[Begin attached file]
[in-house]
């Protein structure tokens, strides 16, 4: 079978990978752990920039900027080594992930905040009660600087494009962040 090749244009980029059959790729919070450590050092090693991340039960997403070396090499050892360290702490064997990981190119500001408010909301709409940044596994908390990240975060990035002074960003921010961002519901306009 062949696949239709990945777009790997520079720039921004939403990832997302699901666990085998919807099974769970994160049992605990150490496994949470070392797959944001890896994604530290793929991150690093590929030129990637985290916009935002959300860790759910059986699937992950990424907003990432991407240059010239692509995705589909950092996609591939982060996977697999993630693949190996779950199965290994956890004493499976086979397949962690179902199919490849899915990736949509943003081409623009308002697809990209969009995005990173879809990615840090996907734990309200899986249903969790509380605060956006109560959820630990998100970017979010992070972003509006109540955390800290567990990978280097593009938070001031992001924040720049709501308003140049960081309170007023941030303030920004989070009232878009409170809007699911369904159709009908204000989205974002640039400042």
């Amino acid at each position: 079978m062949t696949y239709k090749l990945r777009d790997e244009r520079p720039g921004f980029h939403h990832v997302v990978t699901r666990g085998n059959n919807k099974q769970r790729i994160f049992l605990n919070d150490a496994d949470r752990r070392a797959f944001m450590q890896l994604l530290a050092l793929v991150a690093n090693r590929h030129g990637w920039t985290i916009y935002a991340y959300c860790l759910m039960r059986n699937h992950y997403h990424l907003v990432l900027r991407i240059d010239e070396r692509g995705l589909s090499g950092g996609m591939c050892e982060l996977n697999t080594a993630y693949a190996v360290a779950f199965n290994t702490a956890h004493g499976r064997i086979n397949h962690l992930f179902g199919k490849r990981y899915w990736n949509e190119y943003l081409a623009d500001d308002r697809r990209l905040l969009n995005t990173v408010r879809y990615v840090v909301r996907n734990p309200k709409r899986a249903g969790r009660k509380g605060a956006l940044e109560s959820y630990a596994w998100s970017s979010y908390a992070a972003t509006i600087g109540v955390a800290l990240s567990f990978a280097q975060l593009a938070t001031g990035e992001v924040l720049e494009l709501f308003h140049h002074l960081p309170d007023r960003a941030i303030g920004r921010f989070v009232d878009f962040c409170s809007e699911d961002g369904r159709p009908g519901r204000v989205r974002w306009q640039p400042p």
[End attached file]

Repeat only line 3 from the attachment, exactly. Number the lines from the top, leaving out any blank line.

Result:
């Amino acid at each position: 079978m062949t696949y239709k090749l990945r777009d790997e244009r520079p720039g921004f980029h939403h990832v997302v990978t699901r666990g085998n059959n919807k099974q769970r790729i994160f049992l605990n919070d150490a496994d949470r752990r070392a797959f944001m450590q890896l994604l530290a050092l793929v991150a690093n090693r590929h030129g990637w920039t985290i916009y935002a991340y959300c860790l759910m039960r059986n699937h992950y997403h990424l907003v990432l900027r991407i240059d010239e070396r692509g995705l589909s090499g950092g996609m591939c050892e982060l996977n697999t080594a993630y693949a190996v360290a779950f199965n290994t702490a956890h004493g499976r064997i086979n397949h962690l992930f179902g199919k490849r990981y899915w990736n949509e190119y943003l081409a623009d500001d308002r697809r990209l905040l969009n995005t990173v408010r879809y990615v840090v909301r996907n734990p309200k709409r899986a249903g969790r009660k509380g605060a956006l940044e109560s959820y630990a596994w998100s970017s979010y908390a992070a972003t509006i600087g109540v955390a800290l990240s567990f990978a280097q975060l593009a938070t001031g990035e992001v924040l720049e494009l709501f308003h140049h002074l960081p309170d007023r960003a941030i303030g920004r921010f989070v009232d878009f962040c409170s809007e699911d961002g369904r159709p009908g519901r204000v989205r974002w306009q640039p400042p």